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Kelp restoration shows promise of new ideas

VERDE LAGUNA

July 16, 2010|By By Gustavo Grad

To the negative impact on the environment we have witnessed for the last 90 days, as a result of the oil spill on the Gulf of Mexico, a note of hope: the Southern California Giant Kelp Restoration Project.

This project was launched in 2001 to reestablish historic kelp beds along the Southern California coast. The giant kelp (Macrocystis pyrifera) is a type of brown algae that grows on rocky reefs in ocean waters usually less than 80 feet deep, that by using sunlight and ocean nutrients forms a dense canopy resembling an underwater forest.

Why is this important? Because about 800 species of marine organisms depend on the kelp at some point in their life history. The deep ocean damaged today is also the home of organisms whose productivity is based on chemosynthesis, process by which most plants in the sea convert sunlight into useable biological energy. Many systems have been discovered in recent years, and the vast majority remain to be discovered. Providing humanity with food, economic benefits and recreation, living marine resources represent an important resource for current and future generations. These resources range from the tremendously productive phytoplankton, which help maintain atmospheric gas balances, sequester carbon, and form the base of many marine food chains, to corals, which build reefs that protect coastlines and create the most diverse ecosystems.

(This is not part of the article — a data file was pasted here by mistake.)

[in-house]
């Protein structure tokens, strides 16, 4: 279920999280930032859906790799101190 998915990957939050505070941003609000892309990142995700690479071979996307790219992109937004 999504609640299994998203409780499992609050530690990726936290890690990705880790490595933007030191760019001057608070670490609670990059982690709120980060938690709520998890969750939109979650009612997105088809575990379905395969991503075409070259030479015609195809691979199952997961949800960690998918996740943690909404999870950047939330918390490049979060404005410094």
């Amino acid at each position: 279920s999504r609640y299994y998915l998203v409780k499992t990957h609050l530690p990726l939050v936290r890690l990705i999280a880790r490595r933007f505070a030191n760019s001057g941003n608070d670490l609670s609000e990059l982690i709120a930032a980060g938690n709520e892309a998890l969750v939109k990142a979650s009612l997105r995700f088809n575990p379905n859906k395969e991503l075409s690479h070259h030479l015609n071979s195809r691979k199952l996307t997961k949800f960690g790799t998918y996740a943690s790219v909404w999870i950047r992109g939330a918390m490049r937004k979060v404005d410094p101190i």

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About three-fourths of our planet is covered by oceans, and the impact this has on Earth's biosphere is an amazing ecosystem that can sustain human life. In fact, for many people our oceans are the only possible source to feed a growing population, definitely a reason to work on a strategy for the preservation of Earth's biodiversity to avoid the destruction of the very species that sustain life.

Instead, as seen in the near past, human activities separate us from the oceans. The oil spill and pollution is damaging our oceans. The blowout from the oil rig raises a concern about offshore drilling, but even more concern about the marine resources lost.

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